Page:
Results also show mothers consistently report more monitoring behavior than fathers and that monitoring was more common among older children, first-born children, nonethnic minority children, and FDR families.

“Parents who believe they can do something to prevent T1D likely view monitoring as a way to detect the condition earlier to prevent it, despite the fact that no empirically supported preventive interventions exist at this time,” the researchers wrote.

As monitoring data were self-reported by parents, it may be subject to reporting biases, marking a limitation to the study. The authors also did not have data about how often certain monitoring behaviors occurred and cautioned results may not be generalizable to the GP or FDR families not enrolled in TEDDY.

Overall, “findings suggest that parental monitoring is a complex behavior, differentially impacted by a variety of factors such as demographic and psychological constructs, as well as the level of T1D risk communicated to parents (ie, IA status),” the authors said. “A small but relevant group of parents engage in unnecessary glucose monitoring, despite not being instructed to do so and despite there being no extant literature suggesting that intermittent glucose monitoring may be helpful in predicting the development of T1D,” they added.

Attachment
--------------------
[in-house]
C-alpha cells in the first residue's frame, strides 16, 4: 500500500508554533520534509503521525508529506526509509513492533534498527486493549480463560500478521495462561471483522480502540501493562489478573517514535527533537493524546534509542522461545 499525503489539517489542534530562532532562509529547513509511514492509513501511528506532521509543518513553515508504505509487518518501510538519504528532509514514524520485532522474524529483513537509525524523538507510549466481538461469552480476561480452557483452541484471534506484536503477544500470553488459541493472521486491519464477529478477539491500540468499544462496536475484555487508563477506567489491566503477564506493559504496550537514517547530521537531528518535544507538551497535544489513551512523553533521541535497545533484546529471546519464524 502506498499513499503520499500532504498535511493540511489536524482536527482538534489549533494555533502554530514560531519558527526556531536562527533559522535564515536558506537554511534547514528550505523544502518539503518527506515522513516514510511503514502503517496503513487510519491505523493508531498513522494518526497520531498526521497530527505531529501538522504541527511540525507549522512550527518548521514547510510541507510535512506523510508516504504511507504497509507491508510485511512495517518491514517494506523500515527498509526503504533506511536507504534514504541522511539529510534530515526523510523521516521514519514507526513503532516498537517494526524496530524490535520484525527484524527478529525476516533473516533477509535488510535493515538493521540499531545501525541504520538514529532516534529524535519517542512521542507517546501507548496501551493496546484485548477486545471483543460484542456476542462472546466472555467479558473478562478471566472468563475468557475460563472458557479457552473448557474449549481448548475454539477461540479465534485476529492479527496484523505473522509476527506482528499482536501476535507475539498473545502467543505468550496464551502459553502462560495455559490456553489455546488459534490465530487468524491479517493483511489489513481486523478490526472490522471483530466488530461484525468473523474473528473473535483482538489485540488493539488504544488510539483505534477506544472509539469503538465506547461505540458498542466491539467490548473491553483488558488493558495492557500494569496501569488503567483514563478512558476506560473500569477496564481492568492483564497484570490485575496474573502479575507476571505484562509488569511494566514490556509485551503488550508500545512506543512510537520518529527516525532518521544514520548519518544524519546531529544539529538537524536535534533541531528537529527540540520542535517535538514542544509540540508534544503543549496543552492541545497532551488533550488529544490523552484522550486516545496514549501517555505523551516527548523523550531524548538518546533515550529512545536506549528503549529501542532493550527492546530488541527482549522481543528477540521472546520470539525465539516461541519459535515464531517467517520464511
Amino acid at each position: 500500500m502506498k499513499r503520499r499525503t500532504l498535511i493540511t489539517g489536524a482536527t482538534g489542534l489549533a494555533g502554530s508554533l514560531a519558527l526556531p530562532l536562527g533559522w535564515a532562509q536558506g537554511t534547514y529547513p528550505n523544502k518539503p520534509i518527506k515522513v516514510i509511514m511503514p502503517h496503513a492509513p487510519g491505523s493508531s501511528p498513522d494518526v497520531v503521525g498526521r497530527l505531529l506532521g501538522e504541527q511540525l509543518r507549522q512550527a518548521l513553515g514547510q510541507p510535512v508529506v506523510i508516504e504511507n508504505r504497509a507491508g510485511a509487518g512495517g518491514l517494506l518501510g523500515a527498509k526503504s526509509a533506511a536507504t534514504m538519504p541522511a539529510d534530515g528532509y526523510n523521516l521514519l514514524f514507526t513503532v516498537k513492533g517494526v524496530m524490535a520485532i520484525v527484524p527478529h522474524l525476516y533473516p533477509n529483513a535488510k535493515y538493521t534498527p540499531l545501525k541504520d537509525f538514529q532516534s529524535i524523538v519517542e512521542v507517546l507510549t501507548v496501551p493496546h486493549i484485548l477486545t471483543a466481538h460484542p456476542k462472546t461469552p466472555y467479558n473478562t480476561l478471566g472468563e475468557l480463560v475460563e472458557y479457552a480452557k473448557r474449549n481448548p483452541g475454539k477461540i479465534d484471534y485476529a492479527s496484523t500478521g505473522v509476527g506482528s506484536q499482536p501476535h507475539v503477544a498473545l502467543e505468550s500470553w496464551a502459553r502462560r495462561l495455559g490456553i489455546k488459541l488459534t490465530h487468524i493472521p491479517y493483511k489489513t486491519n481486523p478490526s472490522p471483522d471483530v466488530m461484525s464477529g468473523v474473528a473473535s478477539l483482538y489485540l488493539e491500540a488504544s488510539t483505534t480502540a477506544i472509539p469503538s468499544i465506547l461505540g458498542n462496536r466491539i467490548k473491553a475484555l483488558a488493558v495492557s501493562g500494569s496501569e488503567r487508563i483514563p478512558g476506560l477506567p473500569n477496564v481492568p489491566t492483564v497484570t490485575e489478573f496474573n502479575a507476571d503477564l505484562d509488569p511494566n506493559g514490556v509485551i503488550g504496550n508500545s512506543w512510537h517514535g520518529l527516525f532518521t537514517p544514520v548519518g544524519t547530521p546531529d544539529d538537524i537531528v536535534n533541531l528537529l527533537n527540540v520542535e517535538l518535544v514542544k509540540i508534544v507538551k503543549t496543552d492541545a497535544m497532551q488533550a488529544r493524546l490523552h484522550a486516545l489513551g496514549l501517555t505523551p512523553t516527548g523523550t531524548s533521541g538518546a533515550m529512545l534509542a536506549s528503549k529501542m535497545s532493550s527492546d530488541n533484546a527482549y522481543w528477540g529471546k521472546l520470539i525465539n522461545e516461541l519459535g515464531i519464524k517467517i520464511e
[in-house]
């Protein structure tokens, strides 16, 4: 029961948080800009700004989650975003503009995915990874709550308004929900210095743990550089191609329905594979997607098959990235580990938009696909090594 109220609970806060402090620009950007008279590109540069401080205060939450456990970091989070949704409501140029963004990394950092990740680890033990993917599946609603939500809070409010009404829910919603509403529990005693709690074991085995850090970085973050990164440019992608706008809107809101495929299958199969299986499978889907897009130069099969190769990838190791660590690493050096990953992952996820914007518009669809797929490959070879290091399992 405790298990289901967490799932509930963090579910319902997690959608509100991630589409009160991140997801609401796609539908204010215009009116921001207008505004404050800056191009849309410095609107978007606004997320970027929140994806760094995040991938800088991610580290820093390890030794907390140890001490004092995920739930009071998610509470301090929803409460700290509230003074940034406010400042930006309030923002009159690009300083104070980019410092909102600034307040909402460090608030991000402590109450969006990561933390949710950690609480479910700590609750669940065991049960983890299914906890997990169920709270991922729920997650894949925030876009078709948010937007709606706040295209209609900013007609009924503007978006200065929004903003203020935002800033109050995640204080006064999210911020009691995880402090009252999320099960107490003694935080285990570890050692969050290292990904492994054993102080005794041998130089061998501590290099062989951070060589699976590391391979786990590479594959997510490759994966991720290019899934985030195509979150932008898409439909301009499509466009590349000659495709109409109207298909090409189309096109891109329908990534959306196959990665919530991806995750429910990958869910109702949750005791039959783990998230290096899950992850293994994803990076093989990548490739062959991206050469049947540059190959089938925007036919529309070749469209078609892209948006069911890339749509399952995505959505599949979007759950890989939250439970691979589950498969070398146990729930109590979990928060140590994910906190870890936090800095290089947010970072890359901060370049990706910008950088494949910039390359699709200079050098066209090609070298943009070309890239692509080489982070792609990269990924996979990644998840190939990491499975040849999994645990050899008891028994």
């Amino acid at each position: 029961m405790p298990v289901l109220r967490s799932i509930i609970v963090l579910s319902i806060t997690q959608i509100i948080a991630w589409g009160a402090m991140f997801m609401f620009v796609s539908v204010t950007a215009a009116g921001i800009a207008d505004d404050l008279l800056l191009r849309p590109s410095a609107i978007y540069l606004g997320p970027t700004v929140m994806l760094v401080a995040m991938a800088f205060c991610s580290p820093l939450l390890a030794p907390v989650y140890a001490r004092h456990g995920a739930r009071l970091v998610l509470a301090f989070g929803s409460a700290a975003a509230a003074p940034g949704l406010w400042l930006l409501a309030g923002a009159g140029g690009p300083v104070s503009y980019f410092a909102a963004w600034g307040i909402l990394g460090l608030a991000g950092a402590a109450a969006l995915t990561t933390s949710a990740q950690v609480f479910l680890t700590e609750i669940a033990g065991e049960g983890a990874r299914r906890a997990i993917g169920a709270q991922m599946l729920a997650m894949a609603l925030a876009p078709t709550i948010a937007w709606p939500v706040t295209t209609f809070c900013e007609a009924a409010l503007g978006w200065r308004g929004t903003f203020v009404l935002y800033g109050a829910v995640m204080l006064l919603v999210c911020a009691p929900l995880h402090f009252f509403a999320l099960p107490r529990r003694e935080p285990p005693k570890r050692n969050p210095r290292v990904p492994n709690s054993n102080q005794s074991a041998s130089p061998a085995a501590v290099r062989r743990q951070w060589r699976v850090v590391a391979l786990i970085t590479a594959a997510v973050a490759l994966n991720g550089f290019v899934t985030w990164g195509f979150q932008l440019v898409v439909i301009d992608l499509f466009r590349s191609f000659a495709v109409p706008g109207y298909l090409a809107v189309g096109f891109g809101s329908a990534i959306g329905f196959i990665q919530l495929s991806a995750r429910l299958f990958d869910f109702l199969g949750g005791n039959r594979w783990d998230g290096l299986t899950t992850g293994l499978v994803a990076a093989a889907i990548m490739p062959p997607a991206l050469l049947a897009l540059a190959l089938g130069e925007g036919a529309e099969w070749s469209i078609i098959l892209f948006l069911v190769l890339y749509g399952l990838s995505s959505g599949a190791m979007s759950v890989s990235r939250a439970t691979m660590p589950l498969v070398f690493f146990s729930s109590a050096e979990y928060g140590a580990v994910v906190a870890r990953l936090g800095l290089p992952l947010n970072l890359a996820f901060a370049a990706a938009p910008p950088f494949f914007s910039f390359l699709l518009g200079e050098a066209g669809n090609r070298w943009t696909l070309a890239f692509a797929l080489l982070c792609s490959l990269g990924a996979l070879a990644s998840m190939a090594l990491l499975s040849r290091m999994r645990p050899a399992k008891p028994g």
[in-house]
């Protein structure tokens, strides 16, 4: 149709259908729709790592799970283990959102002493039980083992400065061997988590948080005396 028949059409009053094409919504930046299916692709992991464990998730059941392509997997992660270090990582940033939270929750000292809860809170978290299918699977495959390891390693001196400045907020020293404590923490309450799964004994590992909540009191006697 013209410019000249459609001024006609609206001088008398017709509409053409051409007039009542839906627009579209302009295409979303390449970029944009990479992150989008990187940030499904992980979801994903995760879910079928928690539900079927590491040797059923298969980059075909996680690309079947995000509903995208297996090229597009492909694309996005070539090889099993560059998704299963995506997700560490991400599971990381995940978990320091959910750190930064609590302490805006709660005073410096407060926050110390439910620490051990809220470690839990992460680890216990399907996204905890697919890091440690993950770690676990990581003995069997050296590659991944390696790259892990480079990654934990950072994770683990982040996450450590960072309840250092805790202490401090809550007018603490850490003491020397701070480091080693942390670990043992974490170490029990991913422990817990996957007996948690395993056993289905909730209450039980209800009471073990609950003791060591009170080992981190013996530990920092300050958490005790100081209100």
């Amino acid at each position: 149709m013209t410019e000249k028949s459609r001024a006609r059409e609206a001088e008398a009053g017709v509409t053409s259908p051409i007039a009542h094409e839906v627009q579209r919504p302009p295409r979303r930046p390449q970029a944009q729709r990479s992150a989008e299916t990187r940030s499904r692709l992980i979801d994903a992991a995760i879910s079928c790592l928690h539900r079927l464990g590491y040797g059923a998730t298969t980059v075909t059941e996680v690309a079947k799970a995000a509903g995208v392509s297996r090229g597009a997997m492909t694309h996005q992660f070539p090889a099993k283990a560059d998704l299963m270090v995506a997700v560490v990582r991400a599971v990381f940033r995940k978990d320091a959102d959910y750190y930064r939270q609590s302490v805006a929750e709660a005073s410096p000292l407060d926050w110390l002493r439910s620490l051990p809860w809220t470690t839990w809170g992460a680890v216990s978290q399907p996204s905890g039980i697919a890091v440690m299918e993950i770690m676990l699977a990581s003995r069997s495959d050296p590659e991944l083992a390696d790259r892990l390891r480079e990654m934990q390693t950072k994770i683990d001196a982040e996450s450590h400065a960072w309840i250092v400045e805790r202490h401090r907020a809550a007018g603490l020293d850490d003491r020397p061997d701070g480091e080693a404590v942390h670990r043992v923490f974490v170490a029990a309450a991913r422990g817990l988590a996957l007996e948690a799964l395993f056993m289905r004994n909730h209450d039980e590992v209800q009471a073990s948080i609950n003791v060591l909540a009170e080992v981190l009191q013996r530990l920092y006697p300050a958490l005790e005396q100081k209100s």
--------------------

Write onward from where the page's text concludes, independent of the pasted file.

Additional education on watchful waiting strategies, or monitoring for symptoms, is warranted as this behavior was reported by relatively few parents in the current analysis and is an easy, noninvasive behavior that can be recommended to high-risk populations.

“Future work within TEDDY will examine monitoring behaviors vis-à-vis study participation to better understand how they may influence study satisfaction, protocol adherence, and study retention,” the researchers concluded.

Reference

Smith LB, Lynch KF, Driscoll KA, Johnson SB; the TEDDY Study Group. Parental monitoring for type 1 diabetes in genetically at-risk young children: the TEDDY study. Pediatr Diabetes. Published online March 11, 2021. doi:10.1111/pedi.13173